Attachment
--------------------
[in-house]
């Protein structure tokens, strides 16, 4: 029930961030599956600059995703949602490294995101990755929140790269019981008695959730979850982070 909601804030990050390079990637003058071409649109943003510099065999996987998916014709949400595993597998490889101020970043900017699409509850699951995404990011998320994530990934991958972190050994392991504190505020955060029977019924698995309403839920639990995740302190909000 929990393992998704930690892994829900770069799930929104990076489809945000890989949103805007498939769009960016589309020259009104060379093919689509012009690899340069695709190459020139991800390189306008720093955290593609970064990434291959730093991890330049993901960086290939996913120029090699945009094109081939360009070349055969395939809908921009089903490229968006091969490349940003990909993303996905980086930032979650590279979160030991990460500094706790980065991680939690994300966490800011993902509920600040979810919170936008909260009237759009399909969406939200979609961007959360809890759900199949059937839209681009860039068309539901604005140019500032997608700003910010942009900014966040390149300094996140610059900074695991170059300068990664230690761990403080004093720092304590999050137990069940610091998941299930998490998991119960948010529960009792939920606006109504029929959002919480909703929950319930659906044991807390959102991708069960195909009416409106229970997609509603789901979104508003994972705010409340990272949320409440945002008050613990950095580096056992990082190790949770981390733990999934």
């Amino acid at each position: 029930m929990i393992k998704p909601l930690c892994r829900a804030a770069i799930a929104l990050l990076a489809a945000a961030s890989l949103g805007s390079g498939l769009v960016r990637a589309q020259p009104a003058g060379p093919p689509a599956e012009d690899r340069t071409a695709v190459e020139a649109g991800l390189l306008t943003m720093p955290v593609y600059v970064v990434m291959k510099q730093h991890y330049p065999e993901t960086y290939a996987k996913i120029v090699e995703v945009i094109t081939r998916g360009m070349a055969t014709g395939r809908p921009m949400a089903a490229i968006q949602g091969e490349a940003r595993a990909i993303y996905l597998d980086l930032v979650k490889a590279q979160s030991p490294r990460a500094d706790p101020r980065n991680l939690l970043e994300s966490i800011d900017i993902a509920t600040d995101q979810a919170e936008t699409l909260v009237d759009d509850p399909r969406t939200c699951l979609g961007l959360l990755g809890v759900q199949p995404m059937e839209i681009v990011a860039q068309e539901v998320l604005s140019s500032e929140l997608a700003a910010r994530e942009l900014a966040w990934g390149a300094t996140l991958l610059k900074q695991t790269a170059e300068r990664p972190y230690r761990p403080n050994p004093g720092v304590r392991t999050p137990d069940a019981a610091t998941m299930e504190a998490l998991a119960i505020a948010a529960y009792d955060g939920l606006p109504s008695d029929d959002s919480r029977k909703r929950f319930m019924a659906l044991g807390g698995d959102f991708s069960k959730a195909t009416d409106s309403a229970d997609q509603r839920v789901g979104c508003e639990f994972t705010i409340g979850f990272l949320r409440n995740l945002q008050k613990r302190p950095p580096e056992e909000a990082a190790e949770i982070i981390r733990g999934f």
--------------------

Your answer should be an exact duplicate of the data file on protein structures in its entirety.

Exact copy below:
[in-house]
């Protein structure tokens, strides 16, 4: 029930961030599956600059995703949602490294995101990755929140790269019981008695959730979850982070 909601804030990050390079990637003058071409649109943003510099065999996987998916014709949400595993597998490889101020970043900017699409509850699951995404990011998320994530990934991958972190050994392991504190505020955060029977019924698995309403839920639990995740302190909000 929990393992998704930690892994829900770069799930929104990076489809945000890989949103805007498939769009960016589309020259009104060379093919689509012009690899340069695709190459020139991800390189306008720093955290593609970064990434291959730093991890330049993901960086290939996913120029090699945009094109081939360009070349055969395939809908921009089903490229968006091969490349940003990909993303996905980086930032979650590279979160030991990460500094706790980065991680939690994300966490800011993902509920600040979810919170936008909260009237759009399909969406939200979609961007959360809890759900199949059937839209681009860039068309539901604005140019500032997608700003910010942009900014966040390149300094996140610059900074695991170059300068990664230690761990403080004093720092304590999050137990069940610091998941299930998490998991119960948010529960009792939920606006109504029929959002919480909703929950319930659906044991807390959102991708069960195909009416409106229970997609509603789901979104508003994972705010409340990272949320409440945002008050613990950095580096056992990082190790949770981390733990999934």
């Amino acid at each position: 029930m929990i393992k998704p909601l930690c892994r829900a804030a770069i799930a929104l990050l990076a489809a945000a961030s890989l949103g805007s390079g498939l769009v960016r990637a589309q020259p009104a003058g060379p093919p689509a599956e012009d690899r340069t071409a695709v190459e020139a649109g991800l390189l306008t943003m720093p955290v593609y600059v970064v990434m291959k510099q730093h991890y330049p065999e993901t960086y290939a996987k996913i120029v090699e995703v945009i094109t081939r998916g360009m070349a055969t014709g395939r809908p921009m949400a089903a490229i968006q949602g091969e490349a940003r595993a990909i993303y996905l597998d980086l930032v979650k490889a590279q979160s030991p490294r990460a500094d706790p101020r980065n991680l939690l970043e994300s966490i800011d900017i993902a509920t600040d995101q979810a919170e936008t699409l909260v009237d759009d509850p399909r969406t939200c699951l979609g961007l959360l990755g809890v759900q199949p995404m059937e839209i681009v990011a860039q068309e539901v998320l604005s140019s500032e929140l997608a700003a910010r994530e942009l900014a966040w990934g390149a300094t996140l991958l610059k900074q695991t790269a170059e300068r990664p972190y230690r761990p403080n050994p004093g720092v304590r392991t999050p137990d069940a019981a610091t998941m299930e504190a998490l998991a119960i505020a948010a529960y009792d955060g939920l606006p109504s008695d029929d959002s919480r029977k909703r929950f319930m019924a659906l044991g807390g698995d959102f991708s069960k959730a195909t009416d409106s309403a229970d997609q509603r839920v789901g979104c508003e639990f994972t705010i409340g979850f990272l949320r409440n995740l945002q008050k613990r302190p950095p580096e056992e909000a990082a190790e949770i982070i981390r733990g999934f």